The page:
UK litigation funders’ war chests grow as class action interest mounts
Assets increased 11% to hit a record £2.2bn last year, according to RPC study
UK-based litigation funders have amassed record war chests to finance the growing interest in class action law suits, according to a new study by RPC.
Litigation funders' assets jumped 11% last year to hit £2.2bn, almost double the £1.3bn that had been built up in 2017/18 and a more than ten-fold increase over the past decade. RPC's analysis is based on regulatory data submitted by 15 of the largest UK litigation funders.
Gary Barnett, executive director of the International Legal Finance Association (ILFA), a lobbying group representing funders, said the increase in capital flooding into the market has been driven by a broader acceptance of such funding. While funders still only invested in meritorious cases, such cases had also seen greater levels of judicial endorsement, as there was a general acceptance of funding in the courts, including in the UK Competition Appeal Tribunal, for example.
Chris Ross, a partner at RPC, said: “Some estimates suggest that 90% of cases put forward to litigation funders are rejected, underlining how selective funders are about the cases they take on.”
With funders actively looking for and seeding new cases, the focus is on picking winners.
“[Funders] want to deliver a high ROI for their investors; that’s not easy when so much money is chasing the same legal cases,” said Ross.
As an uncorrelated asset class, Barnett said, funders are also seeing a marked increase in interest from institutional investors.
Lucy Glyn of Exton Advisers agreed, citing capital investment from multi-strategy hedge funds and global credit funds, which has generated increased market competition and increasingly innovative funding options.
Raymond van Hulst, EMEA executive director of Omni Bridgeway, added that while low interest rates and excess liquidity had previously driven growth, a combination of rising inflation and higher interest rates means only the most successful funds will likely be attractive going forwards.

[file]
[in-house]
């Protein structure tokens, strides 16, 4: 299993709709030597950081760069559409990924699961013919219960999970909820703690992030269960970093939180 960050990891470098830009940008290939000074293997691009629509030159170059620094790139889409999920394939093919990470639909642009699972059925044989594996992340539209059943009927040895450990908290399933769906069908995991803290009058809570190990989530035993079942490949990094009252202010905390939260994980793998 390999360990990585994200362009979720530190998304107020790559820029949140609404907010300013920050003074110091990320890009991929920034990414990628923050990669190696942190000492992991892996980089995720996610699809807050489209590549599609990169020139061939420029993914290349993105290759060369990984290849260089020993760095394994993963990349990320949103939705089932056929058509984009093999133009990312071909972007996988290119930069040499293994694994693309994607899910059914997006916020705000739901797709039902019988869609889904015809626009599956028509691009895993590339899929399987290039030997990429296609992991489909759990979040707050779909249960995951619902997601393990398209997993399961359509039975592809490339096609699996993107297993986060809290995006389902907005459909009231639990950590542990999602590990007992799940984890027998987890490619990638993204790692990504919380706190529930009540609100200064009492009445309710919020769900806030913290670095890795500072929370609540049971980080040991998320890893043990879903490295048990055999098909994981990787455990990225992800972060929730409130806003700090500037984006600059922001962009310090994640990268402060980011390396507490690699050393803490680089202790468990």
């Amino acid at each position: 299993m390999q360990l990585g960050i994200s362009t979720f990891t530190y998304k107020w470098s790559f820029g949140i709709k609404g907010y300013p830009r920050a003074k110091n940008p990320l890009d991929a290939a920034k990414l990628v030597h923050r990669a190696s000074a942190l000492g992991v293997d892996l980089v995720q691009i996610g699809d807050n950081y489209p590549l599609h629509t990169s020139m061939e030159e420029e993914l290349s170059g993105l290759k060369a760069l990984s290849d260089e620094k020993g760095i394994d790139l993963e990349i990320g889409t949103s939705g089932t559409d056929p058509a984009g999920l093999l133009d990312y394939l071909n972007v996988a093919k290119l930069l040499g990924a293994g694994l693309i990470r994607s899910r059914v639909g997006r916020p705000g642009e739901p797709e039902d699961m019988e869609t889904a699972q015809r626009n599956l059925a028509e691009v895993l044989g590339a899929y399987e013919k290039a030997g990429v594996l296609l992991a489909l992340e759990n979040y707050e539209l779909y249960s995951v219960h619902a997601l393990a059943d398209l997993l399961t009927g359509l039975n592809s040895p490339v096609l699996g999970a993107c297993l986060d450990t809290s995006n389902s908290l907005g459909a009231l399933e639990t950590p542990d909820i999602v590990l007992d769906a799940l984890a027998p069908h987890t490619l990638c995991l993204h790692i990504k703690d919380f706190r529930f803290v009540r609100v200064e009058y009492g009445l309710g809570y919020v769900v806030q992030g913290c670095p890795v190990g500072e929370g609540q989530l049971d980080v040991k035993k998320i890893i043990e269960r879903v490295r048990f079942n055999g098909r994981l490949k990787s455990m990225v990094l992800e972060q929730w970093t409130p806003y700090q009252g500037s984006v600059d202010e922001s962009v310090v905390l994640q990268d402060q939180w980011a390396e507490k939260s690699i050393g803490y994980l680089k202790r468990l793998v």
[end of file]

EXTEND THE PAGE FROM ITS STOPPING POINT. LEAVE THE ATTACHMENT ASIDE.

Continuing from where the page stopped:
“Growth of available capital for litigation funders will level off,” he said, as funders with low success rates will struggle.
One area targeted by funders and law firms alike is class actions, given the potential pay outs on offer. In August last year, the Competition Appeals Tribunal allowed a £15bn class action against MasterCard to proceed.
Ross said: “Class actions can bring big rewards for litigation funders. They allow a funder to deploy a lot of capital at once as they are expensive cases to run. Still, they can also be efficient investment vehicles because each class action can attract thousands of claimants.”
Steve Shinn, CEO at FinLegal, said many such claims were impossible to get off the ground without financing as they incurred considerable up-front costs.
“Funders must also embrace technology when financing class actions or risk-reducing the value of their returns,” Shinn said. “Opt-in claims can be expensive due to initial costs in book-building and managing hundreds, or thousands, of claimants with multiple systems that require lots of manual intervention.”
He added: “Even in opt-out claims, where the returns are better, funders are still at risk of reducing their returns by not using a holistic software solution in settlement distribution.”
Luke Harrison, a founding partner of Keidan Harrison, said: “Technological advances in the administration of class actions, via specialist software, has meant many class actions that wouldn’t otherwise have been viable are now attractive funding propositions.”
He added: “Funders are starting to see the opportunities of putting together these deals and then taking some immediate profit by selling part or all of their interest in the transaction.”
Recent research by Thomson Reuters found that FTSE 100 companies were facing a 10% increase globally in class actions compared to 2021.
John Lazar, managing director of Burford Capital’s EMEA operations, said: “We view the evolution of the class action landscape in the UK and EU as a growth opportunity, although challenges do remain – and thus far, the UK is ahead of the EU,” noting risks on jurisprudence and ensuring how funders were paid.
Investment manager Alistair Croft of Omni Bridgeway noted the UK was historically a long way behind the US and Australia in assembling collective redress claims, as well as the Netherlands, which allows class actions in most litigation and claimants to assign their claims to an SPV.
Funders, Croft said, would remain focused on ensuring tight economies of scale in book-building consumer cases.